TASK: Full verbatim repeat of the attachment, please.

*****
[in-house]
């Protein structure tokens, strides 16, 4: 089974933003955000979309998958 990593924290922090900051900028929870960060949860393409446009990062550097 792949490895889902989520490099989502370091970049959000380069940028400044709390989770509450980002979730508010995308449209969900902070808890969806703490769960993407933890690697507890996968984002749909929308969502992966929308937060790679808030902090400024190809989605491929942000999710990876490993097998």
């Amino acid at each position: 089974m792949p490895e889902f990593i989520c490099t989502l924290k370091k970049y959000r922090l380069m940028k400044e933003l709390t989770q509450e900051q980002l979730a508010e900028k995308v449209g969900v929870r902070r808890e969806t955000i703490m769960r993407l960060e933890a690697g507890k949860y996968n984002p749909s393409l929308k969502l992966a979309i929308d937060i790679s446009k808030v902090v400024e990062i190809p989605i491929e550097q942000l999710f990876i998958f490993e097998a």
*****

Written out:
[in-house]
């Protein structure tokens, strides 16, 4: 089974933003955000979309998958 990593924290922090900051900028929870960060949860393409446009990062550097 792949490895889902989520490099989502370091970049959000380069940028400044709390989770509450980002979730508010995308449209969900902070808890969806703490769960993407933890690697507890996968984002749909929308969502992966929308937060790679808030902090400024190809989605491929942000999710990876490993097998």
């Amino acid at each position: 089974m792949p490895e889902f990593i989520c490099t989502l924290k370091k970049y959000r922090l380069m940028k400044e933003l709390t989770q509450e900051q980002l979730a508010e900028k995308v449209g969900v929870r902070r808890e969806t955000i703490m769960r993407l960060e933890a690697g507890k949860y996968n984002p749909s393409l929308k969502l992966a979309i929308d937060i790679s446009k808030v902090v400024e990062i190809p989605i491929e550097q942000l999710f990876i998958f490993e097998a």